These underhood and under-vehicle items ensure safety and help your vehicle last longer. Maintenance procedures can add up each year, but preventive maintenance is never going to surpass what you would shell out to replace a major component—or your rig—due to a lack of routine upkeep.
If you got a late start this year and are eager to hit the road, or if you had to delay maintenance because your mechanic’s shop was closed temporarily, do your spring checklist now that you can.
Class A, B or C motorhomes will have many of the same mechanical needs as a tow vehicle, so let’s take a look at what you shouldn’t ignore.
First, things you can check yourself:
Make sure all lights work, including brake lamps, running lights and turn signals, and replace worn bulbs. Clean clouded headlight covers with a commercial product or have a technician do it.
You should have had your battery on a maintenance charger or at least a trickle charger to keep it from excessively discharging. If not, you may need a jump to get going. Check with a multimeter to see if the battery holds a charge while the vehicle is running. Also check to see if it produces adequate cranking amps—close to its rating—when you’re starting the engine.
If your battery has caps for adding water, use only distilled water to avoid deposits. Clean battery posts by removing the cables and using a wire brush. Tighten reattached cables. These deposits are corrosive, so wear protection for your hands and eyes.
Check pressure and bring it up to proper levels. If one tire is considerably low, have it checked for leaks or damage. Inspect all tires for cracks, which may indicate dry rot from UV rays; uneven wear, which may signal a need for an alignment or worn suspension parts; and bubbles, which mean a new tire is a must.
Remember to check the spare.
Inspect for cracks or wear. Worn belts can fail and leave you stranded, so have deficient belts replaced.
Make sure wiper blades remain free of cracks. Even a small tear can lengthen quickly, so replace before you set out. Test the washer system and the fluid level, and make sure wiper blades clean the windshield without smearing.
Hoses should be free of cracks and leaks. Squeeze radiator hoses to make sure they remain pliable. Hoses that feel or appear brittle or hard should be replaced. Your vehicle has more than a top and lower radiator hose; smaller hoses connect other components, including the heater. If you need to replace a radiator hose, chances are that other hoses the same age may be weak; if you replace one, replace them all.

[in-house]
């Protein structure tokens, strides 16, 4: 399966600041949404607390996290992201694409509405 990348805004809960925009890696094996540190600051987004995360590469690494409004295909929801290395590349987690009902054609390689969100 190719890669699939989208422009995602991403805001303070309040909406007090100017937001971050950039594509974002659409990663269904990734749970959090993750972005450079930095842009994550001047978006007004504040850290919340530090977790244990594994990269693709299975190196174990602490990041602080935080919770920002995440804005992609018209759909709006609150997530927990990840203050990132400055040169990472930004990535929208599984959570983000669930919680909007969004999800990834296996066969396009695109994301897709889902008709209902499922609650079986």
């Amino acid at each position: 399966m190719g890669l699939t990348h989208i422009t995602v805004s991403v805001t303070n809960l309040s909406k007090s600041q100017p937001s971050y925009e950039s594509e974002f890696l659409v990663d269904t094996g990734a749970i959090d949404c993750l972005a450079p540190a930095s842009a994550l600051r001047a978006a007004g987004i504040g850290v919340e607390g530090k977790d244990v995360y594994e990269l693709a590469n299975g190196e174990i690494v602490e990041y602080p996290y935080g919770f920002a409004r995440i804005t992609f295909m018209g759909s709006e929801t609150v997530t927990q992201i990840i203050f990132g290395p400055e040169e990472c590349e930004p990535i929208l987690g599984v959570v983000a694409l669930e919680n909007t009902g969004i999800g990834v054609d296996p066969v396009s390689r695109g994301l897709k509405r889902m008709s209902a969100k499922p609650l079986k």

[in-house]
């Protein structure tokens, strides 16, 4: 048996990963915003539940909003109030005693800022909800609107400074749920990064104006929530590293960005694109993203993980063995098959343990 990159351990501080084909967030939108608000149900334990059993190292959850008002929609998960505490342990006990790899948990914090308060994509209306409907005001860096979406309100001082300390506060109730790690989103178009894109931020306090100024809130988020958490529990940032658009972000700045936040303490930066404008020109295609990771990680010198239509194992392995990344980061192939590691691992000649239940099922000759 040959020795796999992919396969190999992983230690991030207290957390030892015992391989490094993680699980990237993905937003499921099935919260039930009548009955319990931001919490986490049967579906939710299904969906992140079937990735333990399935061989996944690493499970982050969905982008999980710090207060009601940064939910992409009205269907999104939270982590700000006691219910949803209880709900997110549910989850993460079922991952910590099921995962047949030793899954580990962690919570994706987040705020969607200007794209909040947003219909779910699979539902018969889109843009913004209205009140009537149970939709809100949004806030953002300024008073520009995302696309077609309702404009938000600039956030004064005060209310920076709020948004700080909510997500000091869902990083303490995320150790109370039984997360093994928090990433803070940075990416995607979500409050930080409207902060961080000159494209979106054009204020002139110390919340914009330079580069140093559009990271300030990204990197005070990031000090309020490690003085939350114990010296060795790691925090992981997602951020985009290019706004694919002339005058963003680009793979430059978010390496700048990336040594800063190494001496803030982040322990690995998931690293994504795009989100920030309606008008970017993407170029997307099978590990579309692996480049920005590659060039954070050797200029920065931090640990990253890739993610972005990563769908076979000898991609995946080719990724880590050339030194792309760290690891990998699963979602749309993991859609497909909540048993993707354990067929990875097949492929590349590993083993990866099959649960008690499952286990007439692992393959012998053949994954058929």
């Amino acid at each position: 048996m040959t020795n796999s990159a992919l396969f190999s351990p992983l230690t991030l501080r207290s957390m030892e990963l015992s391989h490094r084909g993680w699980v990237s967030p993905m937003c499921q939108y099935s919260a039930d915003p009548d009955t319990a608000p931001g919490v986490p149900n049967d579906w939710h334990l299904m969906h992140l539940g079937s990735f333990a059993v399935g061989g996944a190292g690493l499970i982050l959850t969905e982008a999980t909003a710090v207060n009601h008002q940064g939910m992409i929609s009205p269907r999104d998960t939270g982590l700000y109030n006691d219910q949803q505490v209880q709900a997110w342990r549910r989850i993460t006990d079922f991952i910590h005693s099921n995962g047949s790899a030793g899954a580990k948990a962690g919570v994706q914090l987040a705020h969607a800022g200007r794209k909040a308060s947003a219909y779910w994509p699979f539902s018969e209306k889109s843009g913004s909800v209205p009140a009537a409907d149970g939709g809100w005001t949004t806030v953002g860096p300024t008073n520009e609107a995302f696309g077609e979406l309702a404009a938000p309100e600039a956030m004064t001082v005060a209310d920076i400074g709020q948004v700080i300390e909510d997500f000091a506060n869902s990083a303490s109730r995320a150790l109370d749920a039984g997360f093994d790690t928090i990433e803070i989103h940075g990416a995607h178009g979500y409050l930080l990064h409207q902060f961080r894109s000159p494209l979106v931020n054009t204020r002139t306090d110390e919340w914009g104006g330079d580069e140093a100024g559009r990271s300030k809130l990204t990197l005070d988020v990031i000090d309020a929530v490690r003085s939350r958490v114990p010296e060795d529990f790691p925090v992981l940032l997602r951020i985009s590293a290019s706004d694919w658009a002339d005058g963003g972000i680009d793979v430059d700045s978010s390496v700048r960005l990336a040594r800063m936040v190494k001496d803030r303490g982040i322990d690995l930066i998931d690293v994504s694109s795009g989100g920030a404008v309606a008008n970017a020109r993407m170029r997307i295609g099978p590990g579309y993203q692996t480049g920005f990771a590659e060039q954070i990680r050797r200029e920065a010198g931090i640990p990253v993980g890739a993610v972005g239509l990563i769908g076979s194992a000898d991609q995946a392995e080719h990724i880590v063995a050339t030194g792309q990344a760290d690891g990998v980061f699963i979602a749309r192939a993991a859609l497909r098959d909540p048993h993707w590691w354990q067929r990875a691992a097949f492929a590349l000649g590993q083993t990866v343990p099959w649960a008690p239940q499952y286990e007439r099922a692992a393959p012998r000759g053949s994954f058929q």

Many wires these days are sheathed in soy-derived insulation, making wire inspections critical. Rodents like the soy insulation and often chew it. Replace frayed or chewed wires. After you replace wires, and even if you don’t, apply a rodent repellent, which may have to be refreshed during the season.
A good drive will tell you about several things:
- Brakes. Are they quiet, smooth and free of a tendency to pull to one side when stopping? Don’t worry about a light coating of rust on the brake rotors, or discs. That’s typical after months of sitting. Driving a few miles wears the rust off.
- Suspension. Are bumps damped satisfactorily or does the vehicle pitch after encountering a road irregularity?
- Steering. Does the vehicle steer true? Is the steering wheel free of abnormal vibrations?
- Exhaust. Does it sound normal? If it sounds loud for short periods, especially after hitting bumps or turning, there may be a loose connection or rot.
- Air conditioning. Park and let the vehicle idle with the air conditioner running. Make sure it continues to blow cold air.
- Cooling system. When you climb a hill or park with the vehicle idling, the water temperature should stay within the normal range.
Some maintenance items are best left to professionals:
Shocks, Springs, Alignment
Have your mechanic make sure shocks are not leaking and are damping properly. A lot rides on springs, so they should be checked for integrity. Have a mechanic make sure there’s no excess play in the tie rods and ball joints. Have him check that CV joints are sound.
Don’t skip an alignment if needed. Misalignment can wear out tires in a few thousand miles.
An expert eye on your exhaust is worthwhile. Stainless steel exhausts last a long time, but systems can be damaged by rocks and debris. Remember: A broken exhaust can be deadly if it allows toxic fumes to enter the cabin.
Make sure the pads have a sufficient percentage remaining to hold up to the stresses of stopping all that RV weight. Replace if needed.
Have the coolant inspected for rust, which may develop after several seasons of use, in some makes more than others. A radiator flush and coolant replacement will solve the issue.